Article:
NSO Group, the infamous Israeli surveillance company, has been under a lot of fire recently. If you remember, in August we published a report1 in which we detailed how one of our staff members at Amnesty International (who was working on the issue of the Saudi women activists arrested2) was targeted using the mobile surveillance suite Pegasus, sold by NSO. In that report we also mentioned a Saudi human rights defender who we discovered also being targeted, whom identity we didn’t reveal at his request. Since then, he spontaneously decided to identify himself in the press as Yahya Assiri.

While at the time we discovered these attacks in early June they seemed like isolated events, over the months it became obvious that a larger campaign of surveillance was being conducted (most likely by the Saudi government) in a coordinated attempt to suppress dissent that culminated with the murder of Jamal Khashoggi.

On October 1st, right before the news of the murder, Citizen Lab discovered another Saudi dissident based in Canada, Omar Abdulaziz, was also targeted with NSO Group’s spyware3. In November, Forbes reported that yet another Saudi dissident, the YouTube comic and satirist Ghanem Almasarir, was also targeted with Pegasus4.

In October, we released a list5 of more than 600 domains used to deliver NSO Group’s exploits through SMS or WhatsApp messages. Recently we have also announced that we’re demanding for NSO Group’s export license to be revoked and we are considering legal action against the company6. Few days ago, Omar Abdulaziz also announced that he’s suing NSO Group in connection with the infection of his device, which he claims was purposefully targeted by the Saudi authorities to snoop on his communications with Khashoggi7.

If all this wasn’t enough, Citizen Lab published yet another report detailing how Pegasus was used in Mexico to target journalists colleagues of a reporter who was gunned down in 2017, likely in connection with this investigations into the cartels8

I have worked on plenty of investigations into surveillance companies, and uncovered numerous abuses of their products. However, the amount of cases where NSO Group’s Pegasus was found used to repress dissent and monitor reporters and human rights defenders is unprecedented. Why is that?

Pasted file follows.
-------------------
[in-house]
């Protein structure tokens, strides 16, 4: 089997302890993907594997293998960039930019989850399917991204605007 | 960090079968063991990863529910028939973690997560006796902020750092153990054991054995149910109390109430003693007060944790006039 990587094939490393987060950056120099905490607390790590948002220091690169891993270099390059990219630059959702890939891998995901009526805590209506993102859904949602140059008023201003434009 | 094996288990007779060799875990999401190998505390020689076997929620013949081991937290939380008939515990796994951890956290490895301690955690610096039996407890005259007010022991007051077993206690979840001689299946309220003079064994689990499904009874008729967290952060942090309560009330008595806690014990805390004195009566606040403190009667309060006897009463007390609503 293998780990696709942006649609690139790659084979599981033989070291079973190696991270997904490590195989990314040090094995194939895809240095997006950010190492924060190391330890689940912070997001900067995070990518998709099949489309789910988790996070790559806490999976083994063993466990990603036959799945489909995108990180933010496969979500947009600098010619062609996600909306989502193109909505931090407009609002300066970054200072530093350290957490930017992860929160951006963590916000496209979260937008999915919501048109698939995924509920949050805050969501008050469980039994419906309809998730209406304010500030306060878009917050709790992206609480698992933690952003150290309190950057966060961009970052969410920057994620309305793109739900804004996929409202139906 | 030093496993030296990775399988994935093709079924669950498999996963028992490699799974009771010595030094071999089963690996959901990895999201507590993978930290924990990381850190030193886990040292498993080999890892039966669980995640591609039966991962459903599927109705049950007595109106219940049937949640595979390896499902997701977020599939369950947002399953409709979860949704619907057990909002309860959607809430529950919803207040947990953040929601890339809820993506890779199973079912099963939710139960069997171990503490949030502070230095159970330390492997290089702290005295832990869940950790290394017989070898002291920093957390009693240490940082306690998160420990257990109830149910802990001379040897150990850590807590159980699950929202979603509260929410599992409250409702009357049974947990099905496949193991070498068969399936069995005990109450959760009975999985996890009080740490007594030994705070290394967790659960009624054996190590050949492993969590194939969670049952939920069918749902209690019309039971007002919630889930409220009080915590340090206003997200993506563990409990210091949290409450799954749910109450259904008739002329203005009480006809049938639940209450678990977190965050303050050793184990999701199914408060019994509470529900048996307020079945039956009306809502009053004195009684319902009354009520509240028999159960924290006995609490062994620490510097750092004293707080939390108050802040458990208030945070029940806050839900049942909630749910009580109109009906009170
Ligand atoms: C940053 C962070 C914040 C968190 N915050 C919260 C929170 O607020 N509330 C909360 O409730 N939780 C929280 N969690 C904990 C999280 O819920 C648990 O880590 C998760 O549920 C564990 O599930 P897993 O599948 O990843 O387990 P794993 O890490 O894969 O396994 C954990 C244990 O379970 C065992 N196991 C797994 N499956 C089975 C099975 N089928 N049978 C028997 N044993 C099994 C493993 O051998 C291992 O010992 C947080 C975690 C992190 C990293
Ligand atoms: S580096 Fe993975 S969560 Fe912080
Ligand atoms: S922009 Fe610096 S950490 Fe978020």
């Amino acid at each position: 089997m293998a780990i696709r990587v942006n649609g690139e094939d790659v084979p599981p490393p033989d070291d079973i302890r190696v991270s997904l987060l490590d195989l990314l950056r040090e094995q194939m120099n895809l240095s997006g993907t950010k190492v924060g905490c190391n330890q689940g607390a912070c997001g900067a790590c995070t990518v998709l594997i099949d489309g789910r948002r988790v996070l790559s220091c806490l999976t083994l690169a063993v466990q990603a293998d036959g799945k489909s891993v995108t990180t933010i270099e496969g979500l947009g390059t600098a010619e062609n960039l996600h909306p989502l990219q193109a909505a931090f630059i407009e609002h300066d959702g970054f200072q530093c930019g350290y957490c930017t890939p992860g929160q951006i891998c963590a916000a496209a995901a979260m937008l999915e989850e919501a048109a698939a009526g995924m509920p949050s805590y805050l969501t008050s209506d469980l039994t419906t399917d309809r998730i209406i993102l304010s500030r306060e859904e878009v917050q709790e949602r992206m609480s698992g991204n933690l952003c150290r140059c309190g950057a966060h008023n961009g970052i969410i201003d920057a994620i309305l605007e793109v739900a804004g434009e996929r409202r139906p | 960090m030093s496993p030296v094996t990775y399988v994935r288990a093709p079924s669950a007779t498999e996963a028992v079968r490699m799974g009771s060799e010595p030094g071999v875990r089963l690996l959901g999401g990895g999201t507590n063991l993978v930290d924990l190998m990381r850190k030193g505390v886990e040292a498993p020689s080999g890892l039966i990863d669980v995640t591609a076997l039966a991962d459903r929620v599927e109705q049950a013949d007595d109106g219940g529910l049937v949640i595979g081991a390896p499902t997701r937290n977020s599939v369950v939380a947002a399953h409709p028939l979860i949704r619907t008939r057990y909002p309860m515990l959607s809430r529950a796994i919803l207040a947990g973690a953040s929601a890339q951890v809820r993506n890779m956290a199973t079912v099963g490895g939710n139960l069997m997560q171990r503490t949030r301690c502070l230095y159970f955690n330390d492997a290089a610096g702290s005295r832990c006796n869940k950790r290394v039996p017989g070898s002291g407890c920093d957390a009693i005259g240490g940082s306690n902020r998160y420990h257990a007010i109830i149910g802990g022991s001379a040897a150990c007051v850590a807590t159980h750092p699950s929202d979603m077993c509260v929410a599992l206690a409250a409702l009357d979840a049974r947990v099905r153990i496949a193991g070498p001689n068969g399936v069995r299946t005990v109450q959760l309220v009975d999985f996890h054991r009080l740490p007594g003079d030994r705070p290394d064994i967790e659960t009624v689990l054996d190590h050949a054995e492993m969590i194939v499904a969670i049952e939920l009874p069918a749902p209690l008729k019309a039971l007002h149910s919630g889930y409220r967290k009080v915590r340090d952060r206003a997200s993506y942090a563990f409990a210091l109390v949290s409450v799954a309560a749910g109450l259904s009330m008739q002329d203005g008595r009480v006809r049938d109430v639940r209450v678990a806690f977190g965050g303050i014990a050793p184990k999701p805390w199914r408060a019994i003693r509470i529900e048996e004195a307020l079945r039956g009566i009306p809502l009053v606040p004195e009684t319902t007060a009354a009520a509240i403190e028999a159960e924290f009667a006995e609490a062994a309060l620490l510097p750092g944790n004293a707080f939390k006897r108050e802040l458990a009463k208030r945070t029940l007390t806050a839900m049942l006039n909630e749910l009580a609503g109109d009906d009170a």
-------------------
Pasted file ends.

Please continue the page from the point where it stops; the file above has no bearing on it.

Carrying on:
This piling number of abuses could very likely be a direct result of the company’s lack of proper human rights due diligence. According to an investigation by Haaretz, NSO Group indeed sold their products to Saudi Arabia for a wowing $55 million, apparently in defiance of the Israeli Ministry of Defence.

Additionally, it could be that the efficacy and the sophistication of the attack suite that NSO Group provides, and the immense power that is derived, might in fact be an irresistible incentive for ruthless governments to use it even more so against dissidents, journalists and human rights defenders.

While so far we have only observed attacks being delivered through SMS or WhatsApp messages requiring the victim to click on a link in order to activate the exploitation and infection, the investigation by Haaretz suggests that NSO Group might have sold Saudi Arabia their “0-click” solution as well. This would mean that Saudi Arabia, as well as any other government NSO Group might have sold this to, could have the ability to remotely compromise any iPhone without sending anything visible to the victims and without requiring them to click on any link. This could be theoretically possible if NSO Group would have knowledge of vulnerabilities in the radio components of the phone.

Currently there is no evidence NSO Group or Saudi Arabia have access to such exploits. To the contrary, the fact that messages with “1-click” exploit links are being found around and used so widely rather suggests the opposite. However, if those claims are proved to be true, the effects of such a capability in the wrong hands could be catastrophic.

With all attention and the mounting legal trouble, it is unclear what will happen with NSO Group. In the meantime, our investigations continue.

We are trying to identify other journalists and human rights defenders who might have also been similarly targeted with Pegasus. If you have any information to share, please do get in contact.

I can be found as @nex on Wire and @nex on Keybase, as well as via email:

https://nex.sx/contacts/


1: Amnesty International Among Targets of NSO-powered Campaign
2: Saudi Arabia: women’s rights activists arrested before lifting of driving ban
3: A Quebecer spoke out against the Saudis - then learned he had spyware on his iPhone
4: Exclusive: Saudi Dissidents Hit With Stealth iPhone Spyware Before Khashoggi’s Murder
5: investigations/indicators.csv
6: Israel: Rogue NSO Group must have licence revoked over controversial surveillance software
7: Israeli Software Helped Saudis Spy on Khashoggi, Lawsuit Says
8: Reckless VI: Mexican Journalists Investigating Cartels Targeted with NSO Spyware Following Assassination of Colleague